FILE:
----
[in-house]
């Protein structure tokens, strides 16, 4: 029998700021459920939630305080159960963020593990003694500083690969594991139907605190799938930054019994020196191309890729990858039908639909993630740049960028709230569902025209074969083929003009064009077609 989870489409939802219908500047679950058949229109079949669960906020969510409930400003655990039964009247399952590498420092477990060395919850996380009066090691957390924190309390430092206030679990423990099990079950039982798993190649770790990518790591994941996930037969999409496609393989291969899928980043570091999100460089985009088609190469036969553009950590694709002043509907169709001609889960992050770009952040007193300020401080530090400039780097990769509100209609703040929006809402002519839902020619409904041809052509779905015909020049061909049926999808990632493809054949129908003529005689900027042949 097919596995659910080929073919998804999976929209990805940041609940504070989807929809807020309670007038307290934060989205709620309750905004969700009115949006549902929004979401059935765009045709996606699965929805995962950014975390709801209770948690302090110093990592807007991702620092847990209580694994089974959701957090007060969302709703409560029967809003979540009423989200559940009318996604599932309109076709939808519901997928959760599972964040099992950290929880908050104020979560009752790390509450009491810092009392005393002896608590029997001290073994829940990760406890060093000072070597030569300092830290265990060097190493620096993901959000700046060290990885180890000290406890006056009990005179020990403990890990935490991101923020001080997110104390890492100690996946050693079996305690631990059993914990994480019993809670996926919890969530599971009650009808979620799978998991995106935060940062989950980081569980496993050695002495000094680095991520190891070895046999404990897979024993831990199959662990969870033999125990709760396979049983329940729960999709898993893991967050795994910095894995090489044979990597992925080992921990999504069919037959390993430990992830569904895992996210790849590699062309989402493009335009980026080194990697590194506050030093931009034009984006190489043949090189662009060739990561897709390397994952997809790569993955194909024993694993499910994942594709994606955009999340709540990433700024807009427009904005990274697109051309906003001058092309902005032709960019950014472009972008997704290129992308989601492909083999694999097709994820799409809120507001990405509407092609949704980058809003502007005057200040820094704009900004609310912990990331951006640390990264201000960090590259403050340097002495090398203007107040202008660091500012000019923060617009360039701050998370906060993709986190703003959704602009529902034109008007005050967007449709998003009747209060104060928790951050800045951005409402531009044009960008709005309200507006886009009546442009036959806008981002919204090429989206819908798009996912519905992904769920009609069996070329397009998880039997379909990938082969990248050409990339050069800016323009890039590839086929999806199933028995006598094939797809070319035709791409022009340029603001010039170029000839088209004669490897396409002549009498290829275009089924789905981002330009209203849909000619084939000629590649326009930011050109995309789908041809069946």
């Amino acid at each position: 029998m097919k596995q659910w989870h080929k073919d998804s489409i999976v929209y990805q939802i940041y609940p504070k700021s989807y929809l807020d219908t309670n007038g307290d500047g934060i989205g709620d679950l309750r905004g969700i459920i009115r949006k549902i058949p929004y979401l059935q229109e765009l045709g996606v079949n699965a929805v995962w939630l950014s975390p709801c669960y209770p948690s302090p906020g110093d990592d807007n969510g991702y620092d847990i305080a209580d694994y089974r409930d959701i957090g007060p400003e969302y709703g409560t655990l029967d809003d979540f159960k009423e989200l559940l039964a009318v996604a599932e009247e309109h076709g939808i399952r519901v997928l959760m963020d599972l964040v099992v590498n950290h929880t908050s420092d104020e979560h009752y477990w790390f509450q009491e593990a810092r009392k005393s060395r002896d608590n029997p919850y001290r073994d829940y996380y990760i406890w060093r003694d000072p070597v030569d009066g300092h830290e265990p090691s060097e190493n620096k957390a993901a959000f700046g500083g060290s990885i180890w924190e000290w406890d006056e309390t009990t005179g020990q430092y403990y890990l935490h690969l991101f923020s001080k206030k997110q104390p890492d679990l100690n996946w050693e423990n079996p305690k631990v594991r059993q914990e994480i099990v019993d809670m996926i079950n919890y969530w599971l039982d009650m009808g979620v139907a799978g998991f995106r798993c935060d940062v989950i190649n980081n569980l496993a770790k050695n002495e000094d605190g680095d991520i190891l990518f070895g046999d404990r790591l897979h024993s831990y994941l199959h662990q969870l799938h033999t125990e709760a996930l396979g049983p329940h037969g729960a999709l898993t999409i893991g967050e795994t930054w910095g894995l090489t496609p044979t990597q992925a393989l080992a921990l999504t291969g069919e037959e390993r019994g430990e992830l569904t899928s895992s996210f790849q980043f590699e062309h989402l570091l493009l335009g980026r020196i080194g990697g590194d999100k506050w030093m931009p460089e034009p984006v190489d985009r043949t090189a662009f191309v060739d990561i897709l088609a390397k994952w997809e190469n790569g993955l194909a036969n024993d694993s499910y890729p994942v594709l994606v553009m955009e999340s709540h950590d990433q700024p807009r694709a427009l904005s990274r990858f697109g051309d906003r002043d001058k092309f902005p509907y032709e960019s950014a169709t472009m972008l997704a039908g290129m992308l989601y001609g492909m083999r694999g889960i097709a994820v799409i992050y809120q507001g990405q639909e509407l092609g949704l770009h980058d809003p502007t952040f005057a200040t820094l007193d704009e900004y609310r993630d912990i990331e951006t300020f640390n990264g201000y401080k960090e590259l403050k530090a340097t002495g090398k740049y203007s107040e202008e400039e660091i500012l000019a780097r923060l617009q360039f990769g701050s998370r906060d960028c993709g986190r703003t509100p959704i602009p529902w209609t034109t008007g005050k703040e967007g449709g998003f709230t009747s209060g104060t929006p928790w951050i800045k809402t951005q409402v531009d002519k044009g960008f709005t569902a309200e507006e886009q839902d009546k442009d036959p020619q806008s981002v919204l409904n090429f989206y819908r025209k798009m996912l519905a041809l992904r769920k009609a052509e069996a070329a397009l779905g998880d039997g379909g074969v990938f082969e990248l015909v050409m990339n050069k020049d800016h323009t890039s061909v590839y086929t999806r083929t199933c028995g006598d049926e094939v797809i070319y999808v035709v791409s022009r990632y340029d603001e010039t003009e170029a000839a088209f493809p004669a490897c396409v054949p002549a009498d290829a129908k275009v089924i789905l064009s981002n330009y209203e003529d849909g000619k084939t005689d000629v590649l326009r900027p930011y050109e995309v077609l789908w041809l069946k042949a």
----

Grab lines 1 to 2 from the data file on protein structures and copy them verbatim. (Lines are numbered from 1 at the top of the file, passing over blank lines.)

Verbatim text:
[in-house]
């Protein structure tokens, strides 16, 4: 029998700021459920939630305080159960963020593990003694500083690969594991139907605190799938930054019994020196191309890729990858039908639909993630740049960028709230569902025209074969083929003009064009077609 989870489409939802219908500047679950058949229109079949669960906020969510409930400003655990039964009247399952590498420092477990060395919850996380009066090691957390924190309390430092206030679990423990099990079950039982798993190649770790990518790591994941996930037969999409496609393989291969899928980043570091999100460089985009088609190469036969553009950590694709002043509907169709001609889960992050770009952040007193300020401080530090400039780097990769509100209609703040929006809402002519839902020619409904041809052509779905015909020049061909049926999808990632493809054949129908003529005689900027042949 097919596995659910080929073919998804999976929209990805940041609940504070989807929809807020309670007038307290934060989205709620309750905004969700009115949006549902929004979401059935765009045709996606699965929805995962950014975390709801209770948690302090110093990592807007991702620092847990209580694994089974959701957090007060969302709703409560029967809003979540009423989200559940009318996604599932309109076709939808519901997928959760599972964040099992950290929880908050104020979560009752790390509450009491810092009392005393002896608590029997001290073994829940990760406890060093000072070597030569300092830290265990060097190493620096993901959000700046060290990885180890000290406890006056009990005179020990403990890990935490991101923020001080997110104390890492100690996946050693079996305690631990059993914990994480019993809670996926919890969530599971009650009808979620799978998991995106935060940062989950980081569980496993050695002495000094680095991520190891070895046999404990897979024993831990199959662990969870033999125990709760396979049983329940729960999709898993893991967050795994910095894995090489044979990597992925080992921990999504069919037959390993430990992830569904895992996210790849590699062309989402493009335009980026080194990697590194506050030093931009034009984006190489043949090189662009060739990561897709390397994952997809790569993955194909024993694993499910994942594709994606955009999340709540990433700024807009427009904005990274697109051309906003001058092309902005032709960019950014472009972008997704290129992308989601492909083999694999097709994820799409809120507001990405509407092609949704980058809003502007005057200040820094704009900004609310912990990331951006640390990264201000960090590259403050340097002495090398203007107040202008660091500012000019923060617009360039701050998370906060993709986190703003959704602009529902034109008007005050967007449709998003009747209060104060928790951050800045951005409402531009044009960008709005309200507006886009009546442009036959806008981002919204090429989206819908798009996912519905992904769920009609069996070329397009998880039997379909990938082969990248050409990339050069800016323009890039590839086929999806199933028995006598094939797809070319035709791409022009340029603001010039170029000839088209004669490897396409002549009498290829275009089924789905981002330009209203849909000619084939000629590649326009930011050109995309789908041809069946």